David Hockney, as he would readily admit, is not a man crippled by back- breaking modesty. “I know I’m right,” say the T-shirts worn, with a smile, by his friends.
From boyhood to his 70s, he’s gone his own way, refusing received wisdom, thinking it through from first principles. His restless ambition has made him one of the world’s most recognisable image-makers and he tests himself against the greatest artists.
His table-talk brims with references to Van Gogh, Degas, Matisse, Picasso, Rembrandt and Titian as well as a host of lesser-known artists. He does not, and would not, explicitly “rate” himself, but he is mainly interested in the top- drawer, in genius.
Royal Academy show
Now, in his Royal Academy show of landscape paintings and films previewed on this week’s Countryfile – not a retrospective, he points out – he’s consciously throwing down a paint-bespattered gauntlet. These dozen huge, high rooms, superbly lit and set in the heart of London’s West End, are haunted by Turner, Constable and the best British painters of the 19th and 20th centuries.
Hold up here, room after room, and you’ve made an important point. He knows it: “They were never offered all the rooms,” he says. “Yes, I’ll take them on.”
He wants the big spaces on offer: “You get long, long views; my pictures still work from a long way away... or you can see them close. You can see the marks.”
It matters to him that these are mostly new works. He’s been working for this show for more than three years. “It took me three days to say, ‘Yes, OK...’ There was quite a lot of work, but I’m an opportunist.” Later he adds, quietly: “We rose to the occasion.”
This is not just a matter of Hockney’s stature as a painter. He’s taking on the received opinion that landscape art is effectively over. Everything that can be said, has been said: serious artists should leave it to Sunday painters and commercial wall-pleasers. Oh yes? As Hockney says, we live inside nature and are part of nature. How can our visual excitement about it be “over”?
East Yorkshire landscapes
As this huge exhibition sucks in more and more people, many may well make a pilgrimage to the gently rolling, out-of-the-way chalky wolds of East Yorkshire where these pictures were mostly made.
The road from York to Bridlington, where Hockney has been living and working for the past seven years, is a journey past the Nordic names familiar from his new pictures – Wetwang, Bugthorpe, Garrowby, Thwing, Woldgate. One measure of its relative isolation is that there are still elms growing by the roadside at Bridlington.
Yet I think many of these pilgrims will be disappointed. The fields and woods are lovely enough, the roads quiet and there’s a satisfying lack of the clutter of signs and markings you find in much of the rest of the English countryside. But it doesn’t strike you immediately as an extraordinary landscape. Where are the violent purples, the glittering golds and reds shaking in the trees? Where’s the awesome, sweeping scale?
And this, of course, is precisely the point. David Hockney has led me to the very points in woods, by roads or up farm tracks where some of the most famous Yorkshire landscapes have been made – paintings now in galleries from Australia to Germany. And you have to look.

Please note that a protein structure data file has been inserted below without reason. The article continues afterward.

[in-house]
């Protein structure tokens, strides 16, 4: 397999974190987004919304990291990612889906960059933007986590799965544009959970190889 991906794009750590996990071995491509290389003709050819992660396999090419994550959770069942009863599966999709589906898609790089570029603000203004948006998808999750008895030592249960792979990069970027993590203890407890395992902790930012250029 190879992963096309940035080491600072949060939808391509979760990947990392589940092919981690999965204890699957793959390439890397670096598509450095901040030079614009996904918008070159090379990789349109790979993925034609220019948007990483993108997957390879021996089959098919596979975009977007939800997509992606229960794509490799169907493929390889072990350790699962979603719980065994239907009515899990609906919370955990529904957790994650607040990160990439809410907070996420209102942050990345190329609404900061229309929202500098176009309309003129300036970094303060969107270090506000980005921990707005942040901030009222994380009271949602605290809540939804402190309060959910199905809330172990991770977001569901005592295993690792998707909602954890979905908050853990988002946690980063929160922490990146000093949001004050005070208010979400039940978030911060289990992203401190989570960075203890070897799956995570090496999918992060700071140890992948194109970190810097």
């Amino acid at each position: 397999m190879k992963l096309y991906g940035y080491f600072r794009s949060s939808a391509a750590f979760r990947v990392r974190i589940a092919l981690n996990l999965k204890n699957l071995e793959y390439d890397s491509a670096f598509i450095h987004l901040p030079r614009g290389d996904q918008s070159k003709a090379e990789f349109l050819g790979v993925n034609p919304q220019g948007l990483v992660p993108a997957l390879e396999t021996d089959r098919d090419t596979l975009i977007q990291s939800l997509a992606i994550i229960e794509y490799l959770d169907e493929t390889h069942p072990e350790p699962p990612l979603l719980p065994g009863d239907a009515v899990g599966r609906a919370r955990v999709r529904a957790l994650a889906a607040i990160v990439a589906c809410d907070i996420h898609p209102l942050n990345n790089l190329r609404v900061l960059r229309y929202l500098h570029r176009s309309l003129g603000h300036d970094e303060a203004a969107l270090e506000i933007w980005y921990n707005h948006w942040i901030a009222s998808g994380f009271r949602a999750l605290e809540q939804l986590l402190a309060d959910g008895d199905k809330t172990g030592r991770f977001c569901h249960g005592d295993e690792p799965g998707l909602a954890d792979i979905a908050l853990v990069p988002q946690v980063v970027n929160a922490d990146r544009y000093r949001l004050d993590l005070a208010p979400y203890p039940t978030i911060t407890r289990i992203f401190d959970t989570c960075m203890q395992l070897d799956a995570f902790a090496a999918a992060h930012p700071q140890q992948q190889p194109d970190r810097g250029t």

Year after year, he’s been learning. He’s critical of artists who have no craft, who delegate the making. A poster for the show reads, “All the works here were made by the artist himself, personally.” A dig at Damien Hirst? He nods. “It’s a little insulting to craftsmen, skilful craftsmen... I used to point out at art school, you can teach the craft, it’s the poetry you can’t teach. But now they try to teach the poetry and not the craft.”
He quotes the Chinese saying that to paint “you need the eye, the hand and the heart. Two won’t do.” He adds, “The other great thing they said – I told this to Lucian Freud – is, painting is an old man’s art. I like that!”
Intensity of looking
This project began in 2007 and has been one of learning – exactly where the light falls; when certain leaves begin to open out; the short gap when blackthorn or hawthorn blossom comes – knowledge once completely common, but in urban Britain, no longer.
It’s the intensity of looking, and confident familiarity, that gives him the edge. He’s known these roads and fields since he was a teenager, cycling around for summer jobs on farms. He left first for London then LA, but he returned and now lives in his mother’s old house. It’s only since coming back from California, first to help his friend Jonathan Silver who was dying of cancer, that he’s immersed himself in this landscape.
So primed with a Californian instinct for colour, he digs deep for the vivid reds, golds, ice-greens and pinks that will hang in long rows at the RA. He finds his beauty today not in swimming pools, palm trees or Hollywood drives, but in mousy, decayed tree-stumps, small pieces of redundant brickwork, and roadside pull-ins, where people dump old fridges.
By staring harder, he’s turned nondescript side roads into edited epics. This is not a place of gushing admirers, but of curt Yorkshire nods. The locals seem to understand: the council was recently digging up a favourite B-road to put in a pipeline and after seeing Hockney’s pictures and films, and hearing him explain, agreed to avoid the tree-stumps and scenes, and replace the grass verges neatly when the diggers had gone. They’ve done a good job and he was delighted.
Go out with Hockney and you start to see what he sees. When it rains, tree trunks go almost black, but he shoots out to watch the effect when sunlight then hits them afterwards and an almost eye-scorching green erupts from the moss. Each tree is individual, he points out; and he celebrates particularly beautiful, elderly examples.
In summer they’re about mass, but in winter reveal more of their special shapes, turning into spirals. Their capillary structure, like arteries or lungs, reaches for the light and makes them about as good an image of the life force as any artist will find.